Thursday, 23 September 2010

Social Housing Standard #2: Home Standard

The second of the six new standards for social housing relates to the decent homes standard.

The new standards were introduced in April 2010 by the Tenants Services Authority which regulates social housing in England.

Read more about the Decent Homes Standard and its implementation on the Eric and Treby Estate at the end of this post. 


Required outcomes

Specific expectations

Quality of accommodation
Registered providers shall:
  • ensure that tenants’ homes meet the standard set out in section 5 of the Government’s Decent Homes Guidance by 31 December 2010 and continue to maintain their homes to at least this standard after this date  
  • meet the standards of design and quality that applied when the home was built, and were required as a condition of publicly funded financial assistance, if these standards are higher than the Decent Homes Standard
  • in agreeing a local offer, ensure that it is set at a level not less than these standards and have regard to section 6 of the Government’s Decent Homes Guidance
Quality of accommodation
The TSA may agree with a registered provider an extension to the 31 December 2010 date where this is reasonable. Providers shall ensure their tenants are aware of the reasons for any extension given

Required outcomes

Specific expectations

Repairs and maintenance
Registered providers shall:
  • provide a cost-effective repairs and maintenance service to homes and communal areas that responds to the needs of, and offers choices to, tenants, and has the objective of completing repairs and improvements right first time  
  • meet all applicable statutory requirements that provide for the health and safety of the occupants in their homes
Registered providers shall set out in an annual report for tenants how they are meeting these obligations and how they intend to meet them in the future. The provider shall then meet the commitments it has made to its tenants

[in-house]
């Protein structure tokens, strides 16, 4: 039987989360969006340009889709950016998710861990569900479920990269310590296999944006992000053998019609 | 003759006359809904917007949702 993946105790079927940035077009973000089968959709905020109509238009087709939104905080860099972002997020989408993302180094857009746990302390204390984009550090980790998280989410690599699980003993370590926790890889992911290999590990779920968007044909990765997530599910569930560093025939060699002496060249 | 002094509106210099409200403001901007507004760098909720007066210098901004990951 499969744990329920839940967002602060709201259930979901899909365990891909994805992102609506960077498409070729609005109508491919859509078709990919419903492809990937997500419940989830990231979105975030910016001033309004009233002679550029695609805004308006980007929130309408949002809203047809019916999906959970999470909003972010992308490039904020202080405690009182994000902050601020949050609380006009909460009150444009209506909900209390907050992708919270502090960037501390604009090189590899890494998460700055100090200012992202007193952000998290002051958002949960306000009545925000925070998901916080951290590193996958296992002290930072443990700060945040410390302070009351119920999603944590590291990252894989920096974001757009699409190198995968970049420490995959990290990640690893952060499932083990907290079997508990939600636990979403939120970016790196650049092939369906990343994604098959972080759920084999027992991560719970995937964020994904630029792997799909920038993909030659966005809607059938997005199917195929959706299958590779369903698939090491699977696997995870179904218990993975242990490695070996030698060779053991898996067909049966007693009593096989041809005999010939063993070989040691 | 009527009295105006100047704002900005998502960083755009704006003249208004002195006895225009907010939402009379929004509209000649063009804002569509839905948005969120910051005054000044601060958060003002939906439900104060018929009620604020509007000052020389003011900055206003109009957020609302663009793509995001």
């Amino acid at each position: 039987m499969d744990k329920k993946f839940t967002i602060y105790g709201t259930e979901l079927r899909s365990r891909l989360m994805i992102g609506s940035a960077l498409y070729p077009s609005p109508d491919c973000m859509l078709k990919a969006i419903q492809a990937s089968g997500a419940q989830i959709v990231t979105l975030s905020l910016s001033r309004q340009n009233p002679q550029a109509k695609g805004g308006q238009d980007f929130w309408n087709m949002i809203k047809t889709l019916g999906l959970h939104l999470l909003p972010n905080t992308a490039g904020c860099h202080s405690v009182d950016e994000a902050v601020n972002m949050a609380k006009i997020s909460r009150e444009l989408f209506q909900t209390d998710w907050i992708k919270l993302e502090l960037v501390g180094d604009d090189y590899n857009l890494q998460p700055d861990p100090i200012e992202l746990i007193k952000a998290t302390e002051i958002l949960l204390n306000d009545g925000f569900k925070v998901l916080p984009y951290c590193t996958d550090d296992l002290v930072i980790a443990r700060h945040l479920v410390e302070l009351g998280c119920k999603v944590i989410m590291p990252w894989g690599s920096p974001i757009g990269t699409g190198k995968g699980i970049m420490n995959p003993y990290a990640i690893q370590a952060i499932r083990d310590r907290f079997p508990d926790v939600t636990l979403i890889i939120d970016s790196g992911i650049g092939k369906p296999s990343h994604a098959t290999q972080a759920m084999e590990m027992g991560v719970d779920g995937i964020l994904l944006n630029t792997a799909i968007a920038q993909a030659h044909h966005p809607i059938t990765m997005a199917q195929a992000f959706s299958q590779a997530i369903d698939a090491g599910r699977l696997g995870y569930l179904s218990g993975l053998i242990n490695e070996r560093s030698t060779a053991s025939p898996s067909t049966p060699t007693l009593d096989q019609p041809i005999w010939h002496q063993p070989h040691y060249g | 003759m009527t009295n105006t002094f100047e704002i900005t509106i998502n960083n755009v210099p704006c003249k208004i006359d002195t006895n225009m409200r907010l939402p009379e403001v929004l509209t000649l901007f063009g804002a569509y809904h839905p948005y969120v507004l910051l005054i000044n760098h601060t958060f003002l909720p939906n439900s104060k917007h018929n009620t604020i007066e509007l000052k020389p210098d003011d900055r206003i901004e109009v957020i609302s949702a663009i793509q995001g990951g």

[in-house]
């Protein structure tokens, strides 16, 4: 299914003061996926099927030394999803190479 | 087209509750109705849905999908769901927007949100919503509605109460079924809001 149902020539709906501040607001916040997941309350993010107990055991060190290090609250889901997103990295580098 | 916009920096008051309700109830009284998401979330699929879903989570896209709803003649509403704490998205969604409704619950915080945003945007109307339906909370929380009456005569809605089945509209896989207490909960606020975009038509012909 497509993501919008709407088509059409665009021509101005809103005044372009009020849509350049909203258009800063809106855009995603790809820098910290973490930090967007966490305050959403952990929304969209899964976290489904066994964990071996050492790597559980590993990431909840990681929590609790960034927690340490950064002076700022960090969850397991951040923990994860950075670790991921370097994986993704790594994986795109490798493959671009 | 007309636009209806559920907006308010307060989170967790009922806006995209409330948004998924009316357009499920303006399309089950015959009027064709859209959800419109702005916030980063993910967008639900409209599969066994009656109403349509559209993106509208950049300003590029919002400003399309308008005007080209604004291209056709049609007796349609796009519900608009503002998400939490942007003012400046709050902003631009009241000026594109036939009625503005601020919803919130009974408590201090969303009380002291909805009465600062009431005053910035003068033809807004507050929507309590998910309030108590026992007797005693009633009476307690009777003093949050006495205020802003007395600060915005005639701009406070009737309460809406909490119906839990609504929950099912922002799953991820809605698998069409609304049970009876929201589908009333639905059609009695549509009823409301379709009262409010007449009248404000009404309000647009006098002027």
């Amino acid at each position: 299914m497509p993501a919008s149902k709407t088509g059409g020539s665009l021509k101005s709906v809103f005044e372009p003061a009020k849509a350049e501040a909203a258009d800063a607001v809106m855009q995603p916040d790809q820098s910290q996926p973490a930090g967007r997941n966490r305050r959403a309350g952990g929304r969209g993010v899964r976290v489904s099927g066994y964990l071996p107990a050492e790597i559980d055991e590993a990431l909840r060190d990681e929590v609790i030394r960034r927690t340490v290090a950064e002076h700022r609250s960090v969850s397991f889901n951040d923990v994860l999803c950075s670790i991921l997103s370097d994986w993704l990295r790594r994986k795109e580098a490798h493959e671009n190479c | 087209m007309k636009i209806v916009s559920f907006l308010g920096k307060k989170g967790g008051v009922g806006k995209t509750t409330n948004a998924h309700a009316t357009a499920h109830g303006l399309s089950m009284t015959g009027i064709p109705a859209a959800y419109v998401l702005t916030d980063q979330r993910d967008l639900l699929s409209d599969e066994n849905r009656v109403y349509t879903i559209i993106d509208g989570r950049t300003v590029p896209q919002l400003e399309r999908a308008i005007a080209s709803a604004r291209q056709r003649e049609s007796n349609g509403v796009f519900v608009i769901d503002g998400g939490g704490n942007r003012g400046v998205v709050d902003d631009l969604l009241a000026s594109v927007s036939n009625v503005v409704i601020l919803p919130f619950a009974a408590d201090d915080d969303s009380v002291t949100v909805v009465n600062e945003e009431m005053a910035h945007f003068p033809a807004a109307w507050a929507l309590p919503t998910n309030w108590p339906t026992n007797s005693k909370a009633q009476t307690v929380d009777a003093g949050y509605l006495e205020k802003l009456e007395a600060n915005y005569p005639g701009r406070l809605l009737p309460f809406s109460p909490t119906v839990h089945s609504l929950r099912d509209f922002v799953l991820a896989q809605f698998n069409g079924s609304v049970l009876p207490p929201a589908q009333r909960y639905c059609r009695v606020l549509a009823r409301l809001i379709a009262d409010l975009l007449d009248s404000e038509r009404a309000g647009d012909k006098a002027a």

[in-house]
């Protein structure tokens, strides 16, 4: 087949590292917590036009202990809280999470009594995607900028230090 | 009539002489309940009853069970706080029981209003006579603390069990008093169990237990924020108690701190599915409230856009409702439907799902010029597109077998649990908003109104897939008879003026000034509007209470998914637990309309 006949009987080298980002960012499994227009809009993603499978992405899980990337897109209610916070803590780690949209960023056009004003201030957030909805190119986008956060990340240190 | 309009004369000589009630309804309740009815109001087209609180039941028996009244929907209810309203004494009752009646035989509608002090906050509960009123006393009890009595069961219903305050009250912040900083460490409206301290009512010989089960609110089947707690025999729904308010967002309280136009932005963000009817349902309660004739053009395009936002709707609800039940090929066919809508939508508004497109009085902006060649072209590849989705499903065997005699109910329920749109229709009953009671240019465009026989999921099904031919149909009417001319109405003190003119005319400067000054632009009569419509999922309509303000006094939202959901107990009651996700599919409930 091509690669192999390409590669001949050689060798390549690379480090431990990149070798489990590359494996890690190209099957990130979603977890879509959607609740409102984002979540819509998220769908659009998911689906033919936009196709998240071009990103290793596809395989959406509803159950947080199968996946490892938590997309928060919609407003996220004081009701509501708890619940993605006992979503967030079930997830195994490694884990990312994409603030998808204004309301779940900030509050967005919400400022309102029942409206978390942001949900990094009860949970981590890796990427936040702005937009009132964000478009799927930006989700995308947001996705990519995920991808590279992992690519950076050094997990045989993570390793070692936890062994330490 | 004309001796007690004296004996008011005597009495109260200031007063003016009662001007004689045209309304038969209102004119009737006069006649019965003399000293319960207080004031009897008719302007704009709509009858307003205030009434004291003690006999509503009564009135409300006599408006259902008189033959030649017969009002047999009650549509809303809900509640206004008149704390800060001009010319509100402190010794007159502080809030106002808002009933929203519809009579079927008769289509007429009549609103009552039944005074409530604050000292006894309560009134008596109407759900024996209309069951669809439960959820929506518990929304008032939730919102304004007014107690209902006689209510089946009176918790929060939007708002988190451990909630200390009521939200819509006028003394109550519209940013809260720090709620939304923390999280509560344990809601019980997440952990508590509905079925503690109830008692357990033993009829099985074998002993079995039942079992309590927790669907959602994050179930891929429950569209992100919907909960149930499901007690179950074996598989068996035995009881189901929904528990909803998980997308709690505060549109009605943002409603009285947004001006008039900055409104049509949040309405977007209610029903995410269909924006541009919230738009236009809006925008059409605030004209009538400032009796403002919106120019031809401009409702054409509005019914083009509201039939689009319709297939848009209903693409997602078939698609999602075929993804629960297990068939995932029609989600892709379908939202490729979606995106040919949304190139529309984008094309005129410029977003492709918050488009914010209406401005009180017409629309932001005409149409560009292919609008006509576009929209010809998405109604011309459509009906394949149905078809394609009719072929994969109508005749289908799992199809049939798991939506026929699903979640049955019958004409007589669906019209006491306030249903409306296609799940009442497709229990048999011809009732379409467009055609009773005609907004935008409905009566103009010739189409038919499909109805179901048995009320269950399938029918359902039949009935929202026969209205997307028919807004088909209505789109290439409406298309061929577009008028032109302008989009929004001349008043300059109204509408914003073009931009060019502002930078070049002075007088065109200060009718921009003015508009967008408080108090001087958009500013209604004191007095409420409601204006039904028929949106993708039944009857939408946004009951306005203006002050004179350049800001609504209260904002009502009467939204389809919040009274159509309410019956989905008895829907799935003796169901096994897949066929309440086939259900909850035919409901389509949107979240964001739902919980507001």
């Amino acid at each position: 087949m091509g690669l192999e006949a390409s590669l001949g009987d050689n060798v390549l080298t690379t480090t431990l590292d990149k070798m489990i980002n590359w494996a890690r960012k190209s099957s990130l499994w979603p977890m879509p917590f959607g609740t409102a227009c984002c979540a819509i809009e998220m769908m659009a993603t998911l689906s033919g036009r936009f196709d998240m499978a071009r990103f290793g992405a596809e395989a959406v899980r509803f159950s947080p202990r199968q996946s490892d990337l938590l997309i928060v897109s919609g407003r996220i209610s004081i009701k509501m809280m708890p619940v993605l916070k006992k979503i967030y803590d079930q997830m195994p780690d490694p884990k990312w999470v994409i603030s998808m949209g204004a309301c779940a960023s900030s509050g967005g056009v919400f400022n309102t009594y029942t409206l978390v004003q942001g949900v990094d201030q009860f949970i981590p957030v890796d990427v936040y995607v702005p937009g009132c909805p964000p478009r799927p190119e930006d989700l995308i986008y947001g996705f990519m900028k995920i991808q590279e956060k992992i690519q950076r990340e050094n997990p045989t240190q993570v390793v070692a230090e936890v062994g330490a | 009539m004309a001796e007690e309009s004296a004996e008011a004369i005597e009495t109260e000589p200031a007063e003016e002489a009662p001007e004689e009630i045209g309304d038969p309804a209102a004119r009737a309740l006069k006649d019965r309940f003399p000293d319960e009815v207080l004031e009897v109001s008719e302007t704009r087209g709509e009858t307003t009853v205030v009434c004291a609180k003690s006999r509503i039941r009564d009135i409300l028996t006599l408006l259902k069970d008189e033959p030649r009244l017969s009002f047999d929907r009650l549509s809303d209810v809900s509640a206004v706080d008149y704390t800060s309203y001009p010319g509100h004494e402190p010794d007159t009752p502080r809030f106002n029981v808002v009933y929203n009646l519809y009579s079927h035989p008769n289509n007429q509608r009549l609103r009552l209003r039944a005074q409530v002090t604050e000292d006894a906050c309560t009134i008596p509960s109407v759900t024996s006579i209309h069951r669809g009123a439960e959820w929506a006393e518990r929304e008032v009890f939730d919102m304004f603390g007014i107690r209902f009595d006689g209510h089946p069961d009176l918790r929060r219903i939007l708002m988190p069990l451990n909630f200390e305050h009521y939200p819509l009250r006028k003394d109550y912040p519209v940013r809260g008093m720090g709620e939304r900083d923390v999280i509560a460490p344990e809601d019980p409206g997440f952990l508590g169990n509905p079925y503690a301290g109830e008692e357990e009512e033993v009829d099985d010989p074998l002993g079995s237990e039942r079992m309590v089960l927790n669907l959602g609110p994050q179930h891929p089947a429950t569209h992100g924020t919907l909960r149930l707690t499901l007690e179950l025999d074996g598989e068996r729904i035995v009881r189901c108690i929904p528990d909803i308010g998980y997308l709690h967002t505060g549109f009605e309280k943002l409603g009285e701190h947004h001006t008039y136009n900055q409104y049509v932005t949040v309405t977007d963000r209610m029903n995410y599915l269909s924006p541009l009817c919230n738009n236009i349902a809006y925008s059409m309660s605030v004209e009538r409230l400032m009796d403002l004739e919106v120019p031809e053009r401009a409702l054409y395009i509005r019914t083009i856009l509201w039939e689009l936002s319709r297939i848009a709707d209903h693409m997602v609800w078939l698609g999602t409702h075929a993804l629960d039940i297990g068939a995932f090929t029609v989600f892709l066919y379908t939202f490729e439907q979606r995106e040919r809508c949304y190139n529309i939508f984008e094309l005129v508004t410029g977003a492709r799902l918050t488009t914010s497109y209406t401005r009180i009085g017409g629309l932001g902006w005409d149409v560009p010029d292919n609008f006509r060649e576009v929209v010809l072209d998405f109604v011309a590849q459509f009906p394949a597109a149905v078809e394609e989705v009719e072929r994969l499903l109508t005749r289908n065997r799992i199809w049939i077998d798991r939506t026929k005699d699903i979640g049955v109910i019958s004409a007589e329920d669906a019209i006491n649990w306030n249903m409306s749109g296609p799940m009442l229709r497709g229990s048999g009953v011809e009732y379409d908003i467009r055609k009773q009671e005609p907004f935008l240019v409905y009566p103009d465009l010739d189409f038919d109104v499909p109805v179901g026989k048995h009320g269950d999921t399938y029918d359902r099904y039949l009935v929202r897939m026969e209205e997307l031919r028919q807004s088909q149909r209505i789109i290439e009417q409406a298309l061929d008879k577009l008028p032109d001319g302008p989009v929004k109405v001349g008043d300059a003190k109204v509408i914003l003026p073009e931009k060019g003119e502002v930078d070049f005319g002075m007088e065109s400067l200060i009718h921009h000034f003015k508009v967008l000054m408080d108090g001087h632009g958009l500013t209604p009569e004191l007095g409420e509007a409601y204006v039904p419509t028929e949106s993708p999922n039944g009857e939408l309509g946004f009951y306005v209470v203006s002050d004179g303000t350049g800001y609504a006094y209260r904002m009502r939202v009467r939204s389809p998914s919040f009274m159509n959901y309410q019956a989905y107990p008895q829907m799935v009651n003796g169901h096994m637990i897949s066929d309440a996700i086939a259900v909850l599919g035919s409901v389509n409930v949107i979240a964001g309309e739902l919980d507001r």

Repairs and maintenance
Registered providers shall ensure a prudent, planned approach to repairs and maintenance of homes and communal areas. This should demonstrate an appropriate balance of planned and responsive repairs, and value for money. The approach should include: responsive and cyclical repairs, planned and capital work, work on empty properties, and adaptations.

Registered providers shall co-operate with relevant organisations to provide an adaptations service that meets tenants’ needs.

Decent Homes Standard

In its Green Paper ‘Quality and Choice: A Decent Home for All(July 2000), the Government set two targets:
  1. To reduce by 1/3 the number of social housing properties which fail the Standard by 2004
  2. To have all social rented homes meeting the Standard by 2010 (ie by 31st December 2010)
A decent Home is one which is wind and weather tight, warm and has modern facilities
The repair, maintenance and improvement requirements are based around four key components:
  • Fitness for Habitation - it must meet the current statutory minimum for housingmeet the current statutory minimum for housing
  • Disrepair - it must be in a reasonable state of repair
  • Modern Facilities - it must have reasonably modern facilities which are defined as:
    • a kitchen which is 20 years old or less; 
    • a kitchen with adequate space and layout; 
    • a bathroom which is 30 years old or less; 
    • an appropriately located bathroom and WC;
    • adequate external noise insulation; and